The Genesis of ‘After Me Comes The Flood’, by Sarah Perry

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Sarah Perry has lived in Cambridge, Manila and London. A winner of the Shiva Naipaul Memorial prize and a Royal Holloway doctoral studentship, she was Writer-in-Residence at Gladstone’s Library in January 2013. She has written for a number of magazines including the Spectator and Aeon. After Me Comes The Flood is her debut novel.

When I began writing my novel, and was younger and tactless and not very skilled at examining myself, I had a habit of being scathing about writers unable to write anything but autobiography, however thinly veiled. I’d declare that nothing in my book had anything to do with me: that I’d led a very dull life (which is true), and was more interested in others than in myself (which is not), and that I relied solely on my imagination.

If you’re thinking what a pompous and irritating creature this must’ve made me, you’d be right. And if you’re thinking how very mistaken I was – that whatever I wrote, there I’d be – you’d also be right.

I realise now – blushingly, and with apologies – that things I’ve seen and things I’ve done are in every line of After Me Comes the Flood (“Um, well: of course!” you’re thinking).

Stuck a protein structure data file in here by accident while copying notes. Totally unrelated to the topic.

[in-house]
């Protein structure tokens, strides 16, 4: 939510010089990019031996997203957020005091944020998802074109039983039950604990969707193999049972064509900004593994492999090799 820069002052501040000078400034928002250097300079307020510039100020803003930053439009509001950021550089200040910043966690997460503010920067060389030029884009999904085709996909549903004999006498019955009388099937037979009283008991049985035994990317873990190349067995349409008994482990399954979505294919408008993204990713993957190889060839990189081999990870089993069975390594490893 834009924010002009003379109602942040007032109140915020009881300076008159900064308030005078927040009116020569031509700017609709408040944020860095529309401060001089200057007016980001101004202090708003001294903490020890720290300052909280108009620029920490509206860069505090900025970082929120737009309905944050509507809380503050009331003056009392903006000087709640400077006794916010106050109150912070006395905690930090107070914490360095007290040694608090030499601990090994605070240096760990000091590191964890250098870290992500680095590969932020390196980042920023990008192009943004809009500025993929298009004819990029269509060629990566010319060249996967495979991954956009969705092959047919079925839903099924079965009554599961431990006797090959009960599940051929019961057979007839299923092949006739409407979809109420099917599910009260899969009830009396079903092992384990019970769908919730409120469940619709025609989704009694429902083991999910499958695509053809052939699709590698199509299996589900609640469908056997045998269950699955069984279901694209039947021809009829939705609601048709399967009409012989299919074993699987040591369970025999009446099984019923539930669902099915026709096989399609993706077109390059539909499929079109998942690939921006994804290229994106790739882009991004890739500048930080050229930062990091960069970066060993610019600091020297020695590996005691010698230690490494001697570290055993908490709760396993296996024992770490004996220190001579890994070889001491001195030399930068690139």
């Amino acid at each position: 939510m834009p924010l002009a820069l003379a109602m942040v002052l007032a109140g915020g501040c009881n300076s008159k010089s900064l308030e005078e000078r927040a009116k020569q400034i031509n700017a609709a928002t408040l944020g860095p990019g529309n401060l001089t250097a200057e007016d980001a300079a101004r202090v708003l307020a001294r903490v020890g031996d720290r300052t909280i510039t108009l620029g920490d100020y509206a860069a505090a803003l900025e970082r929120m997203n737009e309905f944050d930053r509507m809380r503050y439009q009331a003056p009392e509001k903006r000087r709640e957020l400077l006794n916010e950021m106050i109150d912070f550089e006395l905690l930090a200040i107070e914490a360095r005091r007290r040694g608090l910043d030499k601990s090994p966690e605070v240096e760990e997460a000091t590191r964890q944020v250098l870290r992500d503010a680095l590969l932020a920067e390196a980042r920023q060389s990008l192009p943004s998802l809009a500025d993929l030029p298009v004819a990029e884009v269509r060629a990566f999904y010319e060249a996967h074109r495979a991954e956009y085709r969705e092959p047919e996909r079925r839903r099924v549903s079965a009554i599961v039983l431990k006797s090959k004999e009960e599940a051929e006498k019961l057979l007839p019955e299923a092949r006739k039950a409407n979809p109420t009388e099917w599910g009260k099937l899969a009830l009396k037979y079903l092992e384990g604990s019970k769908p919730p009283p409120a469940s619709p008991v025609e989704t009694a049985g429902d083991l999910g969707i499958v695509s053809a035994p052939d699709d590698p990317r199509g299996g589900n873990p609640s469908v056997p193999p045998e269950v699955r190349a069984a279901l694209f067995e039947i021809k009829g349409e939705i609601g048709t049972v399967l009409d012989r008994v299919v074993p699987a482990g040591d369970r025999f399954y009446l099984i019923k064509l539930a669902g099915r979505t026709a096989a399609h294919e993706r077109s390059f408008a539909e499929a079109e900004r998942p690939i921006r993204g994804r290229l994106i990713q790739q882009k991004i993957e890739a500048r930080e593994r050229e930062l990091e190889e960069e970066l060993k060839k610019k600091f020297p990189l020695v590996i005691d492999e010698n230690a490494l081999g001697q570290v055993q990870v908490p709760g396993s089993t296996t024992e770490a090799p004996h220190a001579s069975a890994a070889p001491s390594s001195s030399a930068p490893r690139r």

When I defended the novel as part of my PhD, my examiners asked how I’d come to write it. It seems odd now to realise that no-one had ever asked me this before. “Where d’you get your ideas?” may be the bane of authors’ lives, but it was a question that had never come my way. I was so used to thinking of it as having been a product of nothing but imagination – moreover, an imagination I’d somehow cultivated out of thin air– that I stammered over my reply.

The truth, as I now see it, is that the book was born of two parents – a sermon, and a house.

Mine was a profoundly religious youth, in which parties and music and films and fashion were replaced with ancient hymns, recitations of the King James Bible, and long sermons delivered from high above the hard pews where I sat. These sermons – and the cool, high-vaulted chapel where I heard them – had a more lasting effect on the development of my imagination than almost any other aspect of my childhood.

The ones I remember most were on the subject of love. I often heard how in the Koine Greek of the New Testament there were several words for love, where our impoverished English had only one.  There was agape, the benevolent, spiritual love; eros, the love of desire or intimacy; philia, the bonds of love between friends; and storge, for natural affection.

I became alert to the ways in which ‘love’ has become used: the anxiety of saying it, or hearing it said, as if it were part of a transaction, and the yardstick against which it’s measured (“Oh that’s not love! Not if she did that…”). I wondered how we’d think and feel if many more kinds of love were given legitimacy: if saying “I desire you” or “you are my friend” was as beautiful and valid as “I love you”.